US rental vacancy rate at decade low
The proportion of empty US homes for rent fell to its lowest in a decade during the second quarter, in a troubling sign for Americans whose budgets have been strained by rising rents.
The residential rental vacancy rate declined to 8.6 per cent from 8.8 per cent in the January-March period, the commerce department said on Friday. The second-quarter reading was the lowest since 2002.
The tight rental market could keep pressure on rents despite general weakness in the economy.
The average asking rent edged down to $716 a month in the second quarter, $5 cheaper than in the previous three months. Second quarter asking rents were about 5 per cent higher than a year earlier.
Five years after the housing bubble burst, the US is in the midst of a housing affordability crisis. Home prices have fallen a third from their peaks but many Americans cannot benefit because they cannot get a mortgage.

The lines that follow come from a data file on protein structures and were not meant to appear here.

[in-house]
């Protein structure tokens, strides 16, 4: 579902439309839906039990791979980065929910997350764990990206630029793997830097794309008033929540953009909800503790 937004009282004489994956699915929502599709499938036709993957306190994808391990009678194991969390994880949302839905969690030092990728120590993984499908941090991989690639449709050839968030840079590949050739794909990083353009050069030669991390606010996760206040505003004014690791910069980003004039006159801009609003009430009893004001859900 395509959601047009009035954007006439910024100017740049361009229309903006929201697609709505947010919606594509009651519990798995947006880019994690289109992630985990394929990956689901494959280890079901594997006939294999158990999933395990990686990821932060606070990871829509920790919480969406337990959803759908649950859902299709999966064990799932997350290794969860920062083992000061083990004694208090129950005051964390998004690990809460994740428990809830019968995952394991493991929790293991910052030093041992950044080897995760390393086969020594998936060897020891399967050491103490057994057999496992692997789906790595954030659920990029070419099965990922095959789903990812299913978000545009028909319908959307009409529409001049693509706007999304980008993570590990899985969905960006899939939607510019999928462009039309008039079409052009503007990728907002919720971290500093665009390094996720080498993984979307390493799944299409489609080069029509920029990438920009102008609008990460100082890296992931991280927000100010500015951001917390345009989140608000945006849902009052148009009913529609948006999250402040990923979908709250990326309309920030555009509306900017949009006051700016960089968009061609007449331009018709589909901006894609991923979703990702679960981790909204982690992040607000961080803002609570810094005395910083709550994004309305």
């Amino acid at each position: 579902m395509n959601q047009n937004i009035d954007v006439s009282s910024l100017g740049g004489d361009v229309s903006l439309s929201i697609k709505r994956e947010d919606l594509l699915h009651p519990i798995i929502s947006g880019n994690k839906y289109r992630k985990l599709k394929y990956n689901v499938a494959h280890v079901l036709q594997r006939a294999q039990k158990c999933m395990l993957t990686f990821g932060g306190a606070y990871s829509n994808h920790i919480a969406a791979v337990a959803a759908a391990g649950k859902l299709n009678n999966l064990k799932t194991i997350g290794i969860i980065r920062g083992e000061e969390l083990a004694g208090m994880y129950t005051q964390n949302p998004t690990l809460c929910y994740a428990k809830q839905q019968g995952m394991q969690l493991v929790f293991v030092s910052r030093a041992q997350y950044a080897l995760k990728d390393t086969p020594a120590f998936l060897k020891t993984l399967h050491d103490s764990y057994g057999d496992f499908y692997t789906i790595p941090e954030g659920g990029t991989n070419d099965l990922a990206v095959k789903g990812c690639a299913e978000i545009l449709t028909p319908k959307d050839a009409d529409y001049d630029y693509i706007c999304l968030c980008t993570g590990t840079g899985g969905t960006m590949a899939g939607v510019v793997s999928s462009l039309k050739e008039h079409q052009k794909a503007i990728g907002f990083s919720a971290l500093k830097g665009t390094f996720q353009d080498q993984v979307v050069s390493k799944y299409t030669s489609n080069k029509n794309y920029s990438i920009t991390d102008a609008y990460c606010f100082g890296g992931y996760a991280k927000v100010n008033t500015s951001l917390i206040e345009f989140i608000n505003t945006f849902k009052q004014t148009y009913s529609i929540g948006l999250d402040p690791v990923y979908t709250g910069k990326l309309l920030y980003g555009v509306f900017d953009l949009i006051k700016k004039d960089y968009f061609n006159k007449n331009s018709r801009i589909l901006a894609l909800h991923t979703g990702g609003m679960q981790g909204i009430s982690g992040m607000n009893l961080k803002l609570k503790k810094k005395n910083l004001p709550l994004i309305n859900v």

With credit tight, many have no choice but to rent. Some who can afford to buy are renting, because they see property as a bad investment. As demand has increased, rents in some cities have jumped by double-digit percentages.
Despite the tightening in the rental market, economists do not believe it is enough to ignite inflation pressures.
Stronger demand for rental apartments is seen as helping to stabilise the housing market, with builders breaking more ground on multi-family housing projects.
In a positive sign for the housing market, the home ownership rate edged up to 65.5 per cent in the second quarter, from 65.4 per cent in the previous quarter, the commerce department said.
The homeowner vacancy rate dropped to 2.1 per cent, the lowest since the first quarter of 2006, from 2.2 per cent in the first quarter.
The home ownership rate peaked at 69.4 per cent in 2004 at the height of a housing market boom fuelled by cheap credit.